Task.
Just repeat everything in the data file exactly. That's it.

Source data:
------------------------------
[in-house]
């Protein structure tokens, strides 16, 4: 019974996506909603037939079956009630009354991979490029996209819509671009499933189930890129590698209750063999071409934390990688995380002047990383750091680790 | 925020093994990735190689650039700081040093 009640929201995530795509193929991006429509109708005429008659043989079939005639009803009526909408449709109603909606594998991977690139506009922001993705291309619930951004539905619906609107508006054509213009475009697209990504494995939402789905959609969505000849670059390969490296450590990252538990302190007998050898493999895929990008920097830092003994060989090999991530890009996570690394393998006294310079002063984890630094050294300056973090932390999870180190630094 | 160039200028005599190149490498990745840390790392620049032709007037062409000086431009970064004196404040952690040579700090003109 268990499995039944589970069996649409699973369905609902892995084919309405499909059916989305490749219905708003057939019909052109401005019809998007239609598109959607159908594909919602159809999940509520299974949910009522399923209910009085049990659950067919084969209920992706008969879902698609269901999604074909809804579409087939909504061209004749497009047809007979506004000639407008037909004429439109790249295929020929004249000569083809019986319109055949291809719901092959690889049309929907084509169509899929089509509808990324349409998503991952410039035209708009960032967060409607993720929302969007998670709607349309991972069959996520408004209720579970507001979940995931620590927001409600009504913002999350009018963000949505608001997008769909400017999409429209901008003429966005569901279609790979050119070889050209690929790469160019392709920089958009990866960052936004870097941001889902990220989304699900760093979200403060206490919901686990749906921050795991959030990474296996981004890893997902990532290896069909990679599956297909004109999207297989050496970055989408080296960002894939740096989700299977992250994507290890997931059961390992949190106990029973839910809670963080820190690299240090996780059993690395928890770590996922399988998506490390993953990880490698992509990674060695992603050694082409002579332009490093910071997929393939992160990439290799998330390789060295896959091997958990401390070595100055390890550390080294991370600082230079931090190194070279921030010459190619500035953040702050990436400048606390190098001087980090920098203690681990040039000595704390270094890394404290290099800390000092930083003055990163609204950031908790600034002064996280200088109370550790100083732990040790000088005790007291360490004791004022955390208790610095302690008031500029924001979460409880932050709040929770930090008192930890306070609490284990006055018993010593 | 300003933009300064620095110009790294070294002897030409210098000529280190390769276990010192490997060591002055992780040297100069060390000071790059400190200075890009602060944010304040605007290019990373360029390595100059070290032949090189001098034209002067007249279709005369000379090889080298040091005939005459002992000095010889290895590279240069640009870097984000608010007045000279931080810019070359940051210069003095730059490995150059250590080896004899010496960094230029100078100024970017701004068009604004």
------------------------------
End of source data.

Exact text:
[in-house]
């Protein structure tokens, strides 16, 4: 019974996506909603037939079956009630009354991979490029996209819509671009499933189930890129590698209750063999071409934390990688995380002047990383750091680790 | 925020093994990735190689650039700081040093 009640929201995530795509193929991006429509109708005429008659043989079939005639009803009526909408449709109603909606594998991977690139506009922001993705291309619930951004539905619906609107508006054509213009475009697209990504494995939402789905959609969505000849670059390969490296450590990252538990302190007998050898493999895929990008920097830092003994060989090999991530890009996570690394393998006294310079002063984890630094050294300056973090932390999870180190630094 | 160039200028005599190149490498990745840390790392620049032709007037062409000086431009970064004196404040952690040579700090003109 268990499995039944589970069996649409699973369905609902892995084919309405499909059916989305490749219905708003057939019909052109401005019809998007239609598109959607159908594909919602159809999940509520299974949910009522399923209910009085049990659950067919084969209920992706008969879902698609269901999604074909809804579409087939909504061209004749497009047809007979506004000639407008037909004429439109790249295929020929004249000569083809019986319109055949291809719901092959690889049309929907084509169509899929089509509808990324349409998503991952410039035209708009960032967060409607993720929302969007998670709607349309991972069959996520408004209720579970507001979940995931620590927001409600009504913002999350009018963000949505608001997008769909400017999409429209901008003429966005569901279609790979050119070889050209690929790469160019392709920089958009990866960052936004870097941001889902990220989304699900760093979200403060206490919901686990749906921050795991959030990474296996981004890893997902990532290896069909990679599956297909004109999207297989050496970055989408080296960002894939740096989700299977992250994507290890997931059961390992949190106990029973839910809670963080820190690299240090996780059993690395928890770590996922399988998506490390993953990880490698992509990674060695992603050694082409002579332009490093910071997929393939992160990439290799998330390789060295896959091997958990401390070595100055390890550390080294991370600082230079931090190194070279921030010459190619500035953040702050990436400048606390190098001087980090920098203690681990040039000595704390270094890394404290290099800390000092930083003055990163609204950031908790600034002064996280200088109370550790100083732990040790000088005790007291360490004791004022955390208790610095302690008031500029924001979460409880932050709040929770930090008192930890306070609490284990006055018993010593 | 300003933009300064620095110009790294070294002897030409210098000529280190390769276990010192490997060591002055992780040297100069060390000071790059400190200075890009602060944010304040605007290019990373360029390595100059070290032949090189001098034209002067007249279709005369000379090889080298040091005939005459002992000095010889290895590279240069640009870097984000608010007045000279931080810019070359940051210069003095730059490995150059250590080896004899010496960094230029100078100024970017701004068009604004």